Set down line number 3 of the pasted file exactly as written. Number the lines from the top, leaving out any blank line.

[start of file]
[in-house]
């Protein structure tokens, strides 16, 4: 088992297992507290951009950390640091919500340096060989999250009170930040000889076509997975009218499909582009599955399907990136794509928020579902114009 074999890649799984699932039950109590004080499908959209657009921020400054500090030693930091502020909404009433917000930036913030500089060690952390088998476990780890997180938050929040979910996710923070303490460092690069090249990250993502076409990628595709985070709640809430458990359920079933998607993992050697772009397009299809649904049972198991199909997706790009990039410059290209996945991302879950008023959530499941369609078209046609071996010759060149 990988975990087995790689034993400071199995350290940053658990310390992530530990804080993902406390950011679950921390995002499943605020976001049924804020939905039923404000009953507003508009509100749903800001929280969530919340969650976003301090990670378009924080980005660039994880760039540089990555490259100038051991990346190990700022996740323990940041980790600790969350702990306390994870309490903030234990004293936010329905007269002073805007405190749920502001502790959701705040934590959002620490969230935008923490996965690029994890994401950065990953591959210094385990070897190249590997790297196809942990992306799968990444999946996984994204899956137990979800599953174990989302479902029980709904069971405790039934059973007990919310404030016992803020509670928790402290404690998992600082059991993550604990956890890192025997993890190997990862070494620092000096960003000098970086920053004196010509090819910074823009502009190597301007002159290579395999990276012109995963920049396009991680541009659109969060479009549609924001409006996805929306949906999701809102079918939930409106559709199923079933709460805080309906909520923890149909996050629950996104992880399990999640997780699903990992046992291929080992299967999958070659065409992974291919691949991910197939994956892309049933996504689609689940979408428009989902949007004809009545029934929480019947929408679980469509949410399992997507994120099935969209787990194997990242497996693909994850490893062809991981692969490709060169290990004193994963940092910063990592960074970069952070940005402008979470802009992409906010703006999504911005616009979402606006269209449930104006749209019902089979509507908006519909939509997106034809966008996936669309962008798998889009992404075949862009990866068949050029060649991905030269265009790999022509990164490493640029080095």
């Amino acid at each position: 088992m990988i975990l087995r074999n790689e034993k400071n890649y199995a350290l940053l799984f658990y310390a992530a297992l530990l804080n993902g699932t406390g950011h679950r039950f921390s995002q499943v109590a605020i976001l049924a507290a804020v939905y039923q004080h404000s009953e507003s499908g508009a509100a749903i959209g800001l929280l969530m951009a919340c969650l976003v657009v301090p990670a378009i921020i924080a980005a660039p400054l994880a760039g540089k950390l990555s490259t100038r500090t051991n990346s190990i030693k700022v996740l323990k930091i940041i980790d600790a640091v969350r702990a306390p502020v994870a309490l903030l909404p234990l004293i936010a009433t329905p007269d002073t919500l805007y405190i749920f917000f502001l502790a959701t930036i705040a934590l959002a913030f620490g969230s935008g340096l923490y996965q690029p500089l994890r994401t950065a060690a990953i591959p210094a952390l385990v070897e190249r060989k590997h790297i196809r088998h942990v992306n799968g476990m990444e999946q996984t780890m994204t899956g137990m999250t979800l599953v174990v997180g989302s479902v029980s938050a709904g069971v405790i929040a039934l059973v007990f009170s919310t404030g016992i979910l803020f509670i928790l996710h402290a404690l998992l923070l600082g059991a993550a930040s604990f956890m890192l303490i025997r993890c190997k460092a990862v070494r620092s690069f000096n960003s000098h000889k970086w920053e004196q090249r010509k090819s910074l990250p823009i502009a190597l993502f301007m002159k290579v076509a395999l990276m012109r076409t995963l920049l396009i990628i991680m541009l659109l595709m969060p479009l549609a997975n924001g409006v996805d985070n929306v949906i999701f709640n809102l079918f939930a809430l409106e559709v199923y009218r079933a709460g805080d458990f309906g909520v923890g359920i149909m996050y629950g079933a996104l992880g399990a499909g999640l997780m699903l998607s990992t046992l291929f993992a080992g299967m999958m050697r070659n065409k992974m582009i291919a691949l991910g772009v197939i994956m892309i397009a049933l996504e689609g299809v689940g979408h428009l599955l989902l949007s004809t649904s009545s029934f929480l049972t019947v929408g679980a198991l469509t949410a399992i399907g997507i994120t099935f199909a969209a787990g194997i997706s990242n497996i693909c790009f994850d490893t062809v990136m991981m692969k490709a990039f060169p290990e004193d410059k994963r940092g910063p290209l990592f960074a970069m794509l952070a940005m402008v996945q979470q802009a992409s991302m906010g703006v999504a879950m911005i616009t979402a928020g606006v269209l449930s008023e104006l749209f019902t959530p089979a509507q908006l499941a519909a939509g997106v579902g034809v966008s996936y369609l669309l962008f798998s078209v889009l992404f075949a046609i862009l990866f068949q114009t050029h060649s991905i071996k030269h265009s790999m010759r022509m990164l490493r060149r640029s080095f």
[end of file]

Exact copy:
């Amino acid at each position: 088992m990988i975990l087995r074999n790689e034993k400071n890649y199995a350290l940053l799984f658990y310390a992530a297992l530990l804080n993902g699932t406390g950011h679950r039950f921390s995002q499943v109590a605020i976001l049924a507290a804020v939905y039923q004080h404000s009953e507003s499908g508009a509100a749903i959209g800001l929280l969530m951009a919340c969650l976003v657009v301090p990670a378009i921020i924080a980005a660039p400054l994880a760039g540089k950390l990555s490259t100038r500090t051991n990346s190990i030693k700022v996740l323990k930091i940041i980790d600790a640091v969350r702990a306390p502020v994870a309490l903030l909404p234990l004293i936010a009433t329905p007269d002073t919500l805007y405190i749920f917000f502001l502790a959701t930036i705040a934590l959002a913030f620490g969230s935008g340096l923490y996965q690029p500089l994890r994401t950065a060690a990953i591959p210094a952390l385990v070897e190249r060989k590997h790297i196809r088998h942990v992306n799968g476990m990444e999946q996984t780890m994204t899956g137990m999250t979800l599953v174990v997180g989302s479902v029980s938050a709904g069971v405790i929040a039934l059973v007990f009170s919310t404030g016992i979910l803020f509670i928790l996710h402290a404690l998992l923070l600082g059991a993550a930040s604990f956890m890192l303490i025997r993890c190997k460092a990862v070494r620092s690069f000096n960003s000098h000889k970086w920053e004196q090249r010509k090819s910074l990250p823009i502009a190597l993502f301007m002159k290579v076509a395999l990276m012109r076409t995963l920049l396009i990628i991680m541009l659109l595709m969060p479009l549609a997975n924001g409006v996805d985070n929306v949906i999701f709640n809102l079918f939930a809430l409106e559709v199923y009218r079933a709460g805080d458990f309906g909520v923890g359920i149909m996050y629950g079933a996104l992880g399990a499909g999640l997780m699903l998607s990992t046992l291929f993992a080992g299967m999958m050697r070659n065409k992974m582009i291919a691949l991910g772009v197939i994956m892309i397009a049933l996504e689609g299809v689940g979408h428009l599955l989902l949007s004809t649904s009545s029934f929480l049972t019947v929408g679980a198991l469509t949410a399992i399907g997507i994120t099935f199909a969209a787990g194997i997706s990242n497996i693909c790009f994850d490893t062809v990136m991981m692969k490709a990039f060169p290990e004193d410059k994963r940092g910063p290209l990592f960074a970069m794509l952070a940005m402008v996945q979470q802009a992409s991302m906010g703006v999504a879950m911005i616009t979402a928020g606006v269209l449930s008023e104006l749209f019902t959530p089979a509507q908006l499941a519909a939509g997106v579902g034809v966008s996936y369609l669309l962008f798998s078209v889009l992404f075949a046609i862009l990866f068949q114009t050029h060649s991905i071996k030269h265009s790999m010759r022509m990164l490493r060149r640029s080095f």